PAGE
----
Wednesday, May 22, 2013

three cheers for inequality

This whole bit of the equality of men and women is nonsense - We are different and not equal. ON EQUALITY - Have as much equality as you please-the more the better-in our marriage laws: but at some lever consent to inequality, nay, delight in equality, is an erotic necessity. Mrs. Mitchison* speaks of women so fostered on an defiant idea of equality that the mere sensation of the male embrace arouses an undercurrent of resentment. Marriages are thus shipwrecked. This is the tragi-comedy of the modern woman; taught by Freud to consider the act of love the most important think in life, and then inhibited by feminism by that internal surrender which alone can make it a complete emotional success. Merely for the sake of her own erotic pleasure, to go no further, some degree of obedience and humility seems to be (normally) necessary on the woman's part. (C.S. Lewis, Present Concerns, p 109) *Naomi Mitchison, The Home and a Changing Civilization, pp. 49-50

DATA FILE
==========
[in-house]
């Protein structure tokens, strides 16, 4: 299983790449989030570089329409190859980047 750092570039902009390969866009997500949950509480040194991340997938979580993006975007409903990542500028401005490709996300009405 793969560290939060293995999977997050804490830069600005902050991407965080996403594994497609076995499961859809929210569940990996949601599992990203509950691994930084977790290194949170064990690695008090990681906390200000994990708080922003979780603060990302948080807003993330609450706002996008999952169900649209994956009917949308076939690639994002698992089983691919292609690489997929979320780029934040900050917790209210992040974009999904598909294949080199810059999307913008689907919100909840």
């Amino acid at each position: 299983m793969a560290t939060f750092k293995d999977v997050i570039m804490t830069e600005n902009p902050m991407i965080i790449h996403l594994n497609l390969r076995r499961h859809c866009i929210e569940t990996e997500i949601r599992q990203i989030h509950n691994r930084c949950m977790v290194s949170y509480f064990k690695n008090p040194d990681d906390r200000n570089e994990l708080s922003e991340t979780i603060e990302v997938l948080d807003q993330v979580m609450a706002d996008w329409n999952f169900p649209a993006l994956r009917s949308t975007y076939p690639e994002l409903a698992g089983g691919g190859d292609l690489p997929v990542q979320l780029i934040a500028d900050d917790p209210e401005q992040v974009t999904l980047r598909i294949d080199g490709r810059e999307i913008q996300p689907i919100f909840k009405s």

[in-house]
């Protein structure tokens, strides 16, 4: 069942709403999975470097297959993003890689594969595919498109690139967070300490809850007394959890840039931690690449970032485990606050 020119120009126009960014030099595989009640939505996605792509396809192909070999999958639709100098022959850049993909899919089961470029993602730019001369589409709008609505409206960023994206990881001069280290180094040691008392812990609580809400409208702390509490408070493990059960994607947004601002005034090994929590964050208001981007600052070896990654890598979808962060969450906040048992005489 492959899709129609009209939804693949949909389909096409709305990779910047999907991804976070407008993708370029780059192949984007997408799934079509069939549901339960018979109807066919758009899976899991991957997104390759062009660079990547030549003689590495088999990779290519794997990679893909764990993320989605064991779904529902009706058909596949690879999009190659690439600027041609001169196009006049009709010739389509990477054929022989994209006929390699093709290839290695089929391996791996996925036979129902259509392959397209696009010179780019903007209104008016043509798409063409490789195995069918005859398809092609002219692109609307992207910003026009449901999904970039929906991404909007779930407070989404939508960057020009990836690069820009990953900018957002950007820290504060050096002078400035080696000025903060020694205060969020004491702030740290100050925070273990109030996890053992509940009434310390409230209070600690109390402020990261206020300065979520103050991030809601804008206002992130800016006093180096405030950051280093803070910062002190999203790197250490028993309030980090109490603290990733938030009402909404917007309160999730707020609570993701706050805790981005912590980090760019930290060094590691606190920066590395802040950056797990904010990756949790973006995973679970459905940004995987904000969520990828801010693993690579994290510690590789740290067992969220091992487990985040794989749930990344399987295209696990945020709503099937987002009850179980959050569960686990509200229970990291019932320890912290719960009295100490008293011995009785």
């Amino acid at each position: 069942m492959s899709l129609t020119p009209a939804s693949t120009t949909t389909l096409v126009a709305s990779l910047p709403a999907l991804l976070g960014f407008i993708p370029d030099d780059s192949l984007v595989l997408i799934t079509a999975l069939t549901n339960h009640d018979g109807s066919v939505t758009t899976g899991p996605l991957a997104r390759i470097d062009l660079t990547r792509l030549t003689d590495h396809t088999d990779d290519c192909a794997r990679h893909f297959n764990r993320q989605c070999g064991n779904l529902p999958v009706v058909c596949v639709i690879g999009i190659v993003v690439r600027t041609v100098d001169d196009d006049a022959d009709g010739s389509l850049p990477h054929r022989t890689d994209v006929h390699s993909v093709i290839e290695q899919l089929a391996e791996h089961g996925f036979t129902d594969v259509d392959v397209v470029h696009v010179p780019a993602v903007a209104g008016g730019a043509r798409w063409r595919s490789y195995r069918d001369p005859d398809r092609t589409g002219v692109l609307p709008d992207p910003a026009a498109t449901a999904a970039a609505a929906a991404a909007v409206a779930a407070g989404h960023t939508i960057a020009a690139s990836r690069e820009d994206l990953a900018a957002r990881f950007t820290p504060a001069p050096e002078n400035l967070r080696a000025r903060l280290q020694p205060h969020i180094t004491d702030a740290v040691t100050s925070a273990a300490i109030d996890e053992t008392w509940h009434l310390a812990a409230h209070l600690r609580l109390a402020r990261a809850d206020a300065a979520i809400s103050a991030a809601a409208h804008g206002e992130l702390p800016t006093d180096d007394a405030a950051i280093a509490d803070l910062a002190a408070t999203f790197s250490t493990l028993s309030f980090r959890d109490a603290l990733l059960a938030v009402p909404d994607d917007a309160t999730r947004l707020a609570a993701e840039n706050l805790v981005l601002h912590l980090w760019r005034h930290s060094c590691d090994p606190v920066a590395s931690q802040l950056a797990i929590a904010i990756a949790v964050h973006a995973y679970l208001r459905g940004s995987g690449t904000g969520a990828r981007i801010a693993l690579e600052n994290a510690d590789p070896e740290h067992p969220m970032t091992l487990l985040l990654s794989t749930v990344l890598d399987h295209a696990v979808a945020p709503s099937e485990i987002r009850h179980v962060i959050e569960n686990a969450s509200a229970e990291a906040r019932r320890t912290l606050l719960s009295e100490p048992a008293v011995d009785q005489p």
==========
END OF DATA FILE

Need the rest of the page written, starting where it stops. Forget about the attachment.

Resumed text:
Wednesday, May 15, 2013

For what it is worth